- Texas man arrested for powder-letter hoax
- Islamic State opens ‘marriage bureau’ for single jihadists
- Drone almost blocks California firefighting planes
- Tornado rips off roofs, downs trees near Boston
- GOP: Environmental rules keeping agents from accessing border
- John Kerry: Millions displaced by religious fighting in 2013
- Federal appeals court rules against Virginia’s gay marriage ban
- White House says Russia ‘losing’ war in Ukraine
- Hamas turns to North Korea for weapons deal, Iran for money
- Syrian casualties surge as jihadis consolidate
By David Keene
Allowing states to innovate could reduce dependency on bureaucracy
Topic - Florida Department Of Law Enforcement
A former state crime lab analyst accused of stealing narcotics from evidence bags and replacing them with over-the-counter medicine was rearrested Wednesday on additional charges.
Some states are reporting a rise in heroin use as many addicts shift from more costly and harder-to-get prescription opiates to this cheaper alternative. A look at what's happening in Florida:
Almost a year after Florida lawmakers outlawed Internet cafes following the arrests of dozens of suspects on gambling charges, authorities on Thursday made a second-round of arrests and executed search warrants in an effort to break up two Internet cafe operations that they say were promoting gambling.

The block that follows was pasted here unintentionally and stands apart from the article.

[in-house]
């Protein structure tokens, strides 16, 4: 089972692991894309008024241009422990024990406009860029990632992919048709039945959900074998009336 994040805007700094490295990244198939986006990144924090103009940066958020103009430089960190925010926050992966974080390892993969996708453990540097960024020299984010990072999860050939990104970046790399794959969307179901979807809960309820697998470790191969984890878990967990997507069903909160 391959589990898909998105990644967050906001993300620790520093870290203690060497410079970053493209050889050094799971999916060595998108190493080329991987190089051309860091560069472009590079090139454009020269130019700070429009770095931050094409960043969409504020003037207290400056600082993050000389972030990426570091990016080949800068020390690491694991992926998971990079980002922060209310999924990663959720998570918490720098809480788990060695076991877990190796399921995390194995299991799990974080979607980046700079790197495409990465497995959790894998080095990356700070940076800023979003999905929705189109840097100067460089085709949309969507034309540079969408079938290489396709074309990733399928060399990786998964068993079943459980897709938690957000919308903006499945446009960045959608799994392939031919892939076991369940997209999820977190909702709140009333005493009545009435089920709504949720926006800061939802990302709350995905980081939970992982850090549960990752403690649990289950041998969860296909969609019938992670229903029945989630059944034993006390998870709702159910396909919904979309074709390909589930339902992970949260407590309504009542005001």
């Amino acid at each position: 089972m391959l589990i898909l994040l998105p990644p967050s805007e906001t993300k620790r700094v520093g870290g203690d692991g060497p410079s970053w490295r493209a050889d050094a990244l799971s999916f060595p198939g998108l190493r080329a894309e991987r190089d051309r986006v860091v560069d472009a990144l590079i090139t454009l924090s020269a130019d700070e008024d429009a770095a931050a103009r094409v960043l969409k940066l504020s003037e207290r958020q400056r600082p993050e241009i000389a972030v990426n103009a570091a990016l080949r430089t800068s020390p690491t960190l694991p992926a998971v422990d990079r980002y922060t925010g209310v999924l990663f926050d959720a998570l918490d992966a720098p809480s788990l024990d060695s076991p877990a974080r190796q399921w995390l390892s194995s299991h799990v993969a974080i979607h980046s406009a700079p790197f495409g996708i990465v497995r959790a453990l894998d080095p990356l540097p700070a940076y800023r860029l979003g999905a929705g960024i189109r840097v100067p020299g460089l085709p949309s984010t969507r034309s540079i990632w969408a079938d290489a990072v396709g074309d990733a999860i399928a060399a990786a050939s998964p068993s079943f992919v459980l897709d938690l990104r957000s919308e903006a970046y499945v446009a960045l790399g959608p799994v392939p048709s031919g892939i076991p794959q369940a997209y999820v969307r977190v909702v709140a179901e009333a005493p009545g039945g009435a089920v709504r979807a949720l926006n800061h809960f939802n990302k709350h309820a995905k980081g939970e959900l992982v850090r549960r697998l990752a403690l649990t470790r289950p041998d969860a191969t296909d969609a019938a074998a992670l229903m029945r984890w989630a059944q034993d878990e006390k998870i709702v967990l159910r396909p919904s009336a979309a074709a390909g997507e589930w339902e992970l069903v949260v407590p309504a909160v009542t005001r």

A former Florida Department of Law Enforcement crime lab analyst told investigators he had problems with his back and knew he was in trouble when confronted in late January about hundreds of painkillers and other pills missing from sealed evidence containers, according to police documents released Wednesday.
A former Florida crime lab analyst was arrested Tuesday and charged with stealing and selling painkillers and other drugs that he was supposed to be testing as evidence in criminal cases, the state law enforcement agency said.
The Florida Department of Law Enforcement announced Saturday it is investigating 2,600 cases handled by a Pensacola-based agency chemist after discovering dozens of instances where prescription pain pills that were seized by police and tested as evidence were swapped with over-the-counter pills.
Miami Dade Mayor Carlos Gimenez wants the county's police department to turn over investigations of its police-involved shootings to the state. Gimenez wrote last week in a memo to Miami Dade County Police Director J.D. Patterson that he also wants the state to investigate deaths of people in police custody.
Florida State Attorney Norm Wolfinger said Tuesday his office will convene a grand jury in central Florida to investigate the shooting death of an unarmed black teenager who was killed Feb. 26 in a gated community by a neighborhood watch captain.